Caretaker of Intellectual Property Creators on behalf of deceased founder Paul Heckel
Washington, DC
Direct (202) 318-1595 - 9 am to 9 pm EST.

Re:Ronald J Riley (1)

Elektroschock (659467) | more than 6 years ago | (#25180873)

"Without patents large vested interests would simply take all the inventions startup companies produce for their and only their profit."

The patent system does not work for start-ups. Patenting makes only sense when you can build up a portfolio. You cannot enforce a patent against a large player because in our world of patent madness the larger player has at least x trivial patents you infringe. Remains the patent troll. To become a patent troll you have to be able to finance 400k lawsuits which may last several years. Either you concentrate on your product development or on legal action. Real start ups just have no time for the patent process.

Examination of a patent takes 5 years. Either you are bankrupt before you get the patent or no "startup" anymore.

"Slashdot is not the right place to seek advice about these issues because for the most part it is populated by entitlement minded dullards who never have original ideas. I find Slashdot forums rate next to use groups in quality of content."

At least they know that patent attorneys are perpetrators. Get me the economist who tells that the patent system makes sense. Machlup's conclusions still hold.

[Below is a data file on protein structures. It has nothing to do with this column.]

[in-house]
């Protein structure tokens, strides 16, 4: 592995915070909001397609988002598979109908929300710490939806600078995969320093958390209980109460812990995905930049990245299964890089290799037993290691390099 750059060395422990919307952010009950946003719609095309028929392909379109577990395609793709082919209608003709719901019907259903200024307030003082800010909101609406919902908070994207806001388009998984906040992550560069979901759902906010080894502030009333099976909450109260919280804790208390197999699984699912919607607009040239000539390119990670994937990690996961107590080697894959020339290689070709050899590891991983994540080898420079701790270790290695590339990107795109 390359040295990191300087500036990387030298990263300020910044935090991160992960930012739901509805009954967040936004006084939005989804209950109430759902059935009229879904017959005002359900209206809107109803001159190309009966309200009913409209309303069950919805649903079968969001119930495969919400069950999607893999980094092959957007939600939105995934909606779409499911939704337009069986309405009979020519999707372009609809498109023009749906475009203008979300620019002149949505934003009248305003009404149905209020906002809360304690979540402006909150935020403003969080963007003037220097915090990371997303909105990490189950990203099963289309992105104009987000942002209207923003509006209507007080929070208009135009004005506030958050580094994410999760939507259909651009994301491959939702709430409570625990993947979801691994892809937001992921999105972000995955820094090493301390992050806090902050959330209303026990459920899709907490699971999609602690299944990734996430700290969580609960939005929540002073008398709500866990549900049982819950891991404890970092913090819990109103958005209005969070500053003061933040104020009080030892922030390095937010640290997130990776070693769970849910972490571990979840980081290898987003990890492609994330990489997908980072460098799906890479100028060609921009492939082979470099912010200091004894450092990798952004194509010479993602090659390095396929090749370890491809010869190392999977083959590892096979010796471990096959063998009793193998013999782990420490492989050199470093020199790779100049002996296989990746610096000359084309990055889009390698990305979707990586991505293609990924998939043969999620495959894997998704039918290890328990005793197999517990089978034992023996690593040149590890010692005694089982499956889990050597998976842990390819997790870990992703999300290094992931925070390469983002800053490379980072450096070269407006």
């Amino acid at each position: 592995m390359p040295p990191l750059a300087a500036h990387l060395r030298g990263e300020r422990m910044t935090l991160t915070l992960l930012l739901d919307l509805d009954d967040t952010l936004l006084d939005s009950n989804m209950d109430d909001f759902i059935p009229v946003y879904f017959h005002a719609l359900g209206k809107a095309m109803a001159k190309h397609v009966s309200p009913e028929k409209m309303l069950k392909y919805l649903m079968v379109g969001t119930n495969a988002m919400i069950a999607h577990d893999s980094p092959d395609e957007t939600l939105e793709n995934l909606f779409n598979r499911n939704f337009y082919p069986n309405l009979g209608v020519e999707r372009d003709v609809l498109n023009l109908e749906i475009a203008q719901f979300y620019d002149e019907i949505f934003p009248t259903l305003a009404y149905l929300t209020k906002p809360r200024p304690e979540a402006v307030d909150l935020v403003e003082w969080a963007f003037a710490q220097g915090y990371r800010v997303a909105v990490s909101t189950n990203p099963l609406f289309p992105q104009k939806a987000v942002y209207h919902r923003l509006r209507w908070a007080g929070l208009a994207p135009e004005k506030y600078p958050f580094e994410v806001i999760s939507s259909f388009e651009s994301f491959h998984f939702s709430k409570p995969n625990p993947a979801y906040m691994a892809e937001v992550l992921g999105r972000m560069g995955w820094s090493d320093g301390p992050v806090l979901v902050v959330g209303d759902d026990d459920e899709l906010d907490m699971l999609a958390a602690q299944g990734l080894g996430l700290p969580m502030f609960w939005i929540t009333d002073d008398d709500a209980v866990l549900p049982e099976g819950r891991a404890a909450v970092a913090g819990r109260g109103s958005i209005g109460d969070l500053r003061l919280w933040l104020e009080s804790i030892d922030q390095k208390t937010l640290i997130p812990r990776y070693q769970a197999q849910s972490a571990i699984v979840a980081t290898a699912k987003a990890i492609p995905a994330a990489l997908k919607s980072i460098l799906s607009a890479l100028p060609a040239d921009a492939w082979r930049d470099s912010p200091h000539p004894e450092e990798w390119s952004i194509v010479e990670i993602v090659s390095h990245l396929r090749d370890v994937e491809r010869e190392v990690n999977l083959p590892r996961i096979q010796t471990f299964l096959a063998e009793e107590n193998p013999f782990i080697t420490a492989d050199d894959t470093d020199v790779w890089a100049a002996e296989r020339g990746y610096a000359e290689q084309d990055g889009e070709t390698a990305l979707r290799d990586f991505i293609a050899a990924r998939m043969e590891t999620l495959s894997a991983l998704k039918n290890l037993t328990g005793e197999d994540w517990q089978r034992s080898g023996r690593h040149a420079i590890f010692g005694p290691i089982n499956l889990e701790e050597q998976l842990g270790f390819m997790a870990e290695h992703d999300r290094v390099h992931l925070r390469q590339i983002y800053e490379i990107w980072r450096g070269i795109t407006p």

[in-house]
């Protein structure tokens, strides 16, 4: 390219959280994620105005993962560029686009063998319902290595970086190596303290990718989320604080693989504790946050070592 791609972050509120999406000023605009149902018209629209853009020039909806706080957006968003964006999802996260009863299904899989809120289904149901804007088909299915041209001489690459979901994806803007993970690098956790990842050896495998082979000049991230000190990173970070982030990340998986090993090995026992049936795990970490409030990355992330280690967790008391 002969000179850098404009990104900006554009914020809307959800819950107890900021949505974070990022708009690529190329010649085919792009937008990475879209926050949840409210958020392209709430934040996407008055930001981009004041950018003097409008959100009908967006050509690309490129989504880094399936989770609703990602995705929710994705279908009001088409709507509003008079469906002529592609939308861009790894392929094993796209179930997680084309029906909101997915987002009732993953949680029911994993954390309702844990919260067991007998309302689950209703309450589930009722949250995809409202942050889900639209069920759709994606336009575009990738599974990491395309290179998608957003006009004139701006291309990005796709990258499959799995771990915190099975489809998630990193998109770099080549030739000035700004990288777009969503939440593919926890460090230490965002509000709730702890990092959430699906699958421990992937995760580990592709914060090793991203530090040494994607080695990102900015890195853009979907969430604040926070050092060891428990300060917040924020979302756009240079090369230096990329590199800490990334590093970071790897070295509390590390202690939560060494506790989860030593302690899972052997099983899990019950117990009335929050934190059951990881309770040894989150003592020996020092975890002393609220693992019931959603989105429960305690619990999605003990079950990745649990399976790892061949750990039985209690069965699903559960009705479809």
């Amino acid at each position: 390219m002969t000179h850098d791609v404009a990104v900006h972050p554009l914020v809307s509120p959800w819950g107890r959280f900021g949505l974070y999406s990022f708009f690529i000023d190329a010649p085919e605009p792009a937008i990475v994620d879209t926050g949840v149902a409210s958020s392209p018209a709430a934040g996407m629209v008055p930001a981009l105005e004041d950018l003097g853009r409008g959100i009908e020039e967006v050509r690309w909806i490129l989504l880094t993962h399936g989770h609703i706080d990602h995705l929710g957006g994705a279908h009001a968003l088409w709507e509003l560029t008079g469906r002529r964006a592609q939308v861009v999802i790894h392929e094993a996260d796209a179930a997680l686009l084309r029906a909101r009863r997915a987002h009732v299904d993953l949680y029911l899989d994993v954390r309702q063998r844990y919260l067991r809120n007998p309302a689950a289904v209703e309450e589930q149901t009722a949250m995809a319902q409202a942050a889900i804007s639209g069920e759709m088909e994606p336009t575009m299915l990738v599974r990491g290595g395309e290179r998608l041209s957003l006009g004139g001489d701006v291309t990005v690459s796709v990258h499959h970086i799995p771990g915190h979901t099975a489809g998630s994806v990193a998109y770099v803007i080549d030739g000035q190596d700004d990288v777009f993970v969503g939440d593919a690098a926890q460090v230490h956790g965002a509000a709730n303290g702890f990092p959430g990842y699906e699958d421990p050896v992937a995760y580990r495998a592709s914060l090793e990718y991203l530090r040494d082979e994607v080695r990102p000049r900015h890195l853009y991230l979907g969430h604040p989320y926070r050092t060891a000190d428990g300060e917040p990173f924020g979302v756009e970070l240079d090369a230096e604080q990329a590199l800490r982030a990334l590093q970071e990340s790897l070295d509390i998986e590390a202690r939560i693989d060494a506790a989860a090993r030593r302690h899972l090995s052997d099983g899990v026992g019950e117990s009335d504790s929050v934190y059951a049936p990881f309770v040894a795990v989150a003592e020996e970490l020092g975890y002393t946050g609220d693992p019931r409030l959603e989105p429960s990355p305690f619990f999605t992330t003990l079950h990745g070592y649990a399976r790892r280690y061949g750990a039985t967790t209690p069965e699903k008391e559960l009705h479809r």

I found an interesting article of Cole [mises.org] .

Why protect it? (1)

macraig (621737) | more than 6 years ago | (#25180579)

Why does your company feel the need to protect its alleged intellectual property?

First of all, how many collective shoulders has your company stood upon in order to "invent" this intellectual property in the first place? How much of what went into it is actually original innovation, and how much is directly due to the collective ingenuity of the heads on all those other shoulders upon which you have been standing?

Second, exactly how long do you suppose it will be before the patent is granted? Is it possible that this intellectual property will become effectively obsolete before the patent is even granted? If the patent is granted, what's the use in having it if the innovation will be superceded and obsoleted long before the patent expires? Does your company intend to become a patent troll, and litigate the patent long after any period of genuine originality?

Knowledge just wants to be free. Trying to keep tabs on who owns which tiny piece of it is just unnecessary (and massive) bookkeeping that creates jobs for people who ought to be doing something constructive instead. The way to create more innovation is to fire all the patent officials and lawyers and engage them in actually creating themselves, rather than tabulating and litigating someone else's creations. I don't care if your next door neighbor happened to come up with The Most Brilliant Idea Ever one week before you did: you're both entitled to the full fruits of that knowledge, regardless who happened to think of it first.

Re:Why protect it? (1)

Elektroschock (659467) | more than 6 years ago | (#25180753)

It boils down to the question if novelty is relevant.